Cashew farming in Africa – from backyard hobby to bankable business

SDM analytics help to increase bankability of cashew farmers in Africa.

Over the past five years, IDH, in partnership with ComCashew, have supported the development of smallholder cashew farmers in Ivory Coast, Ghana, Burkina Faso, Benin, Mozambique and Kenya. During this period, roughly 550,000 smallholders trained under the ComCashew program have increased their yields by 100% and increased their annual revenue five-fold from USD 120 to USD 600.

The projects improved farmers cashew production practices and connected them to local processors. It also helped eligible processors set up systems to deliver trainings, finance and inputs to farmers (also known as service delivery models or SDMs).

By registering the service delivery and procurement in a traceability system developed by IDH, the participating processors were able to provide targeted support, where it’s needed, to  the participating 34,000 smallholders, in Ivory Coast and Burkina Faso. This is opposed to a standard ‘one-size-fits-all’ service package delivered to all smallholders.

Using field level data collected on this project since 2012, IDH then mapped all services and products exchanged with the farmers and assessed their efficiency. This mapping supported the processors Olam and Anatrans in understanding how to transform their methods of service delivery to into competitive business units, generating profit for the company as well as the farmers receiving services.

According to Harm Voortman, Managing Director of Anatrans, a leading cashew processor in Burkina Faso: “The SDM analysis gave us deeper insights into the relationship between the costs and impact of our SDM. This enables us to improve the effectiveness and efficiency of our services, and makes it easier to communicate with our stakeholders and investors who support our smallholder engagement. Based on the analysis we are expanding the services we offer to farmers to plantation inputs and micro-credit loans that go beyond plantation maintenance.”

The SDM analysis also improved the bankability of the farmers and processors engaged, through profit and loss projections (see diagram). An SDM is a crucial stepping stone towards investment readiness for both processors and farmers. As the main  client, trusted partner and service provider, Local processors are in a unique position to service the financing needs of smallholders. However, processors often lack access to appropriate risk capital with affordable interest rates. They also struggle to find partners in which to share the risk of investing with smallholders. Accurate profit and loss projections for farmers and the processors can help to build the business case for potential investors, reducing the perceived risk associated with investing in smallholder farming operations.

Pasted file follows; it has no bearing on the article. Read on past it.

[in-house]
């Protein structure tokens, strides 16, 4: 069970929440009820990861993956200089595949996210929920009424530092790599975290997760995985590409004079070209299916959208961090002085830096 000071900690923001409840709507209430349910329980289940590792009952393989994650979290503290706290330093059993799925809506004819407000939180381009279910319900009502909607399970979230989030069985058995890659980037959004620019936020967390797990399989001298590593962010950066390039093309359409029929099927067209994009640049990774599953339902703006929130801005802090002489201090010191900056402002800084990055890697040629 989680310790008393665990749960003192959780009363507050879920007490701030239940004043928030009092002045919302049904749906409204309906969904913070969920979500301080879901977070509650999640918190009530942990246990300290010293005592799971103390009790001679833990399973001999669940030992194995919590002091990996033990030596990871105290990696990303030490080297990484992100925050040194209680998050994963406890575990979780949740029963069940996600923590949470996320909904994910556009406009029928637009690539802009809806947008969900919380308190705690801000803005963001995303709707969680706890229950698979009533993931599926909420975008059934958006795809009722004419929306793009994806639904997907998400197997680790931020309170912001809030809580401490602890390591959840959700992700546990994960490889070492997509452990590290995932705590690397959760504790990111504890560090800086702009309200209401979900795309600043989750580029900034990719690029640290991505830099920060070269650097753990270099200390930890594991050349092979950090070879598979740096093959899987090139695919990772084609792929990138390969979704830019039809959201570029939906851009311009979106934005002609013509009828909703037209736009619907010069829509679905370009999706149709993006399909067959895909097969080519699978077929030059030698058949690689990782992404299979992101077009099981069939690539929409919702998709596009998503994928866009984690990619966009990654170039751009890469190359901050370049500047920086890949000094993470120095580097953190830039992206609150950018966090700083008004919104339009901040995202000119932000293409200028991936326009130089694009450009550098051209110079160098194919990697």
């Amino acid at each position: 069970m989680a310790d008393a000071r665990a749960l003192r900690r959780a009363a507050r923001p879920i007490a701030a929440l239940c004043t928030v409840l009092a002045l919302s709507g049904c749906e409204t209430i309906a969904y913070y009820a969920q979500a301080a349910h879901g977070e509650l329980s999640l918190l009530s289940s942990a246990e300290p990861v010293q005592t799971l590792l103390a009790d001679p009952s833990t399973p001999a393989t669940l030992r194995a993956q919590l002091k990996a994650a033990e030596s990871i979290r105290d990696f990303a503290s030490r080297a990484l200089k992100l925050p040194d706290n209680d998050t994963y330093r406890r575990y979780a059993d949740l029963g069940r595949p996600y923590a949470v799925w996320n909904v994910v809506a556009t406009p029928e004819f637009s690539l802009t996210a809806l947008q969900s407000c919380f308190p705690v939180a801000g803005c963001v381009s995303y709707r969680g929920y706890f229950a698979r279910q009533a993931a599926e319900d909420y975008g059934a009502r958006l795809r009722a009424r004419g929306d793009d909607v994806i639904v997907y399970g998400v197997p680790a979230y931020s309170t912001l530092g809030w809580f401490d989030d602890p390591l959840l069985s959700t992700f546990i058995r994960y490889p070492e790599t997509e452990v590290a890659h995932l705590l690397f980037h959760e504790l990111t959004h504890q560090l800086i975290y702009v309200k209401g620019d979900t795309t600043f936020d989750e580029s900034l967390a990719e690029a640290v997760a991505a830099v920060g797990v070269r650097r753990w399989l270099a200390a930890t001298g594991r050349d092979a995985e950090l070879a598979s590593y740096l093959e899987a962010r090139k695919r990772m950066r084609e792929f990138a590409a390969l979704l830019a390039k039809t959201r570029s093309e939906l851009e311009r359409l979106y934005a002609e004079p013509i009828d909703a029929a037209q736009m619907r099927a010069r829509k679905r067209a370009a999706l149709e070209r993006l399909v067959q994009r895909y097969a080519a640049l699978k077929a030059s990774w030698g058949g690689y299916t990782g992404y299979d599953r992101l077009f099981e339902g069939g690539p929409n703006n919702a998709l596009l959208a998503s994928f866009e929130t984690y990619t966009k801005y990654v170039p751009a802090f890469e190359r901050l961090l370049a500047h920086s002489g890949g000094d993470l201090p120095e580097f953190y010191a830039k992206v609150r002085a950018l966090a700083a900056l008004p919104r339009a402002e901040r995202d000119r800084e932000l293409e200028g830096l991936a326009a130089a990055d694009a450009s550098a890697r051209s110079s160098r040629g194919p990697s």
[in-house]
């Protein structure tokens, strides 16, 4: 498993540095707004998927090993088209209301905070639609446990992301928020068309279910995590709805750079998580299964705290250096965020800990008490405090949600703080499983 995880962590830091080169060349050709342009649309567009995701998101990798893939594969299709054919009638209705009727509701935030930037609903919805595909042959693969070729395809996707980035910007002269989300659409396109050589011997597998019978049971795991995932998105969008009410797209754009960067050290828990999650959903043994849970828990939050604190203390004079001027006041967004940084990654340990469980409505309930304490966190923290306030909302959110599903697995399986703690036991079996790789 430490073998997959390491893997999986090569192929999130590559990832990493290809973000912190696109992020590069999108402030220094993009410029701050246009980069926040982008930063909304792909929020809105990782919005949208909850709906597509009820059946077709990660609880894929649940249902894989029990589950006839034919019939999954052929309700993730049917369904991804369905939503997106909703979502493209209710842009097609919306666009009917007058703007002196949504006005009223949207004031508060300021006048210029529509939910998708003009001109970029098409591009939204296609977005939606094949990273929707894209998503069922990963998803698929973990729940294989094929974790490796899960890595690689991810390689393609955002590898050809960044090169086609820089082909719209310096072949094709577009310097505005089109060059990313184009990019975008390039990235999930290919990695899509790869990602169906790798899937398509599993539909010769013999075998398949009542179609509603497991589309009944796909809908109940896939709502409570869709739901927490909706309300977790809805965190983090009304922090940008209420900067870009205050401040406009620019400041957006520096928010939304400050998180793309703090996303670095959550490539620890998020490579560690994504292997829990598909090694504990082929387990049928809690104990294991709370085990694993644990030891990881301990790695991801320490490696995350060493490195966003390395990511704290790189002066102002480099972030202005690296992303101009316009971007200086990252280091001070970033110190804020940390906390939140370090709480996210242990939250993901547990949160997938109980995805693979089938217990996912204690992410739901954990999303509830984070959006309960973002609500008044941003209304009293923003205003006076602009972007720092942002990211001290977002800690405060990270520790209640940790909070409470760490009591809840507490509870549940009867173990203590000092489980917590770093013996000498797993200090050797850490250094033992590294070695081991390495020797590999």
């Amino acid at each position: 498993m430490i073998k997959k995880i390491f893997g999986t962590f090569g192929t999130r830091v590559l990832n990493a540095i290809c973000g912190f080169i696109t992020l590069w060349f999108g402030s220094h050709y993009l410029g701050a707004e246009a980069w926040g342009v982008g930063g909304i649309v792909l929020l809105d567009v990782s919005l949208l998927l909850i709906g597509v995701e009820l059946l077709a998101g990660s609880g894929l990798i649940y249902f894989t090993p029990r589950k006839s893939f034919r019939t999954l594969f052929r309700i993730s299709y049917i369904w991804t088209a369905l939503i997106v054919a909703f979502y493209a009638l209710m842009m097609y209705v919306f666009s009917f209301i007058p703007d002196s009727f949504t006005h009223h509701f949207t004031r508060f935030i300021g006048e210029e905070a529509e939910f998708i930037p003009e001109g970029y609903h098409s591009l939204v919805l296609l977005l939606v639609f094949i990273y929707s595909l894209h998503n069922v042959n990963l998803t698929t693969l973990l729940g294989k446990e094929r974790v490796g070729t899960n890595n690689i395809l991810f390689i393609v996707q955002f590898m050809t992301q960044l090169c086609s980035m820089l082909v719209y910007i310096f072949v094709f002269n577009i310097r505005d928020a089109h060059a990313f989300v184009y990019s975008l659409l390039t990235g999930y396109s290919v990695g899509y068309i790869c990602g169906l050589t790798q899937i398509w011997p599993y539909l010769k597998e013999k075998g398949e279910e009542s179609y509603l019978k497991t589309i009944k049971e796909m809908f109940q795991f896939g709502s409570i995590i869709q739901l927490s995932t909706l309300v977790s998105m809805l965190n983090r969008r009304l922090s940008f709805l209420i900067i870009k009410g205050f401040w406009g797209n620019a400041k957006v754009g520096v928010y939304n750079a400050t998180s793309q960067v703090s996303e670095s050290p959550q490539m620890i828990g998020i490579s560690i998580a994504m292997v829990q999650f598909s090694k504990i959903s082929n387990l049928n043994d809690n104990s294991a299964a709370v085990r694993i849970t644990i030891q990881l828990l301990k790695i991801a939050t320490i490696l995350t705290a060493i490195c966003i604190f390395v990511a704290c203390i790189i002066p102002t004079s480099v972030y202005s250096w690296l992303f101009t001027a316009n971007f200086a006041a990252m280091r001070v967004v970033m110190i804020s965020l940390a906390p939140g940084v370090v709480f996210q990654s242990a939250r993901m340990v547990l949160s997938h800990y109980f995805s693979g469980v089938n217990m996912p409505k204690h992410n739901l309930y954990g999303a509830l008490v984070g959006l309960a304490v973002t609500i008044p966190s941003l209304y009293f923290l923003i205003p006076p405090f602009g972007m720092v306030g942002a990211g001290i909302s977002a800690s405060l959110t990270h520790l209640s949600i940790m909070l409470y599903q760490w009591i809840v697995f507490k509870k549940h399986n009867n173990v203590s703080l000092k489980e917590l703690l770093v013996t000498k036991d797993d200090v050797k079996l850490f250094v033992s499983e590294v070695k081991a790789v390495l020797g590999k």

James Webb, Senior Manager Innovative Finance at IDH, said: “SDM analytics such as the ones conducted with Olam and Anatrans give us, and other investors, insights into the strengths and weaknesses of a company’s model of smallholder engagement. The analysis forms a strong basis for discussions about more sizeable investments. This can be both blended and commercial transactions.”

A commercial track record for individual farmers, combined with the available first-loss funding guarantee from IDH, means cashew smallholders have come a long way toward investment readiness since the project began in 2012.

In 2018, IDH will work together with its partner companies to secure the first investments in cashew smallholders from commercial banks or impact investors. In these partnerships, all parties (the financier, IDH and the cashew processors) will share the risk associated with lending to smallholders at affordable interest rates, that can be passed on to the farmers.



For more information on the cashew SDM analytic work see the summaries below.




A smallholder farmer working with Anatrans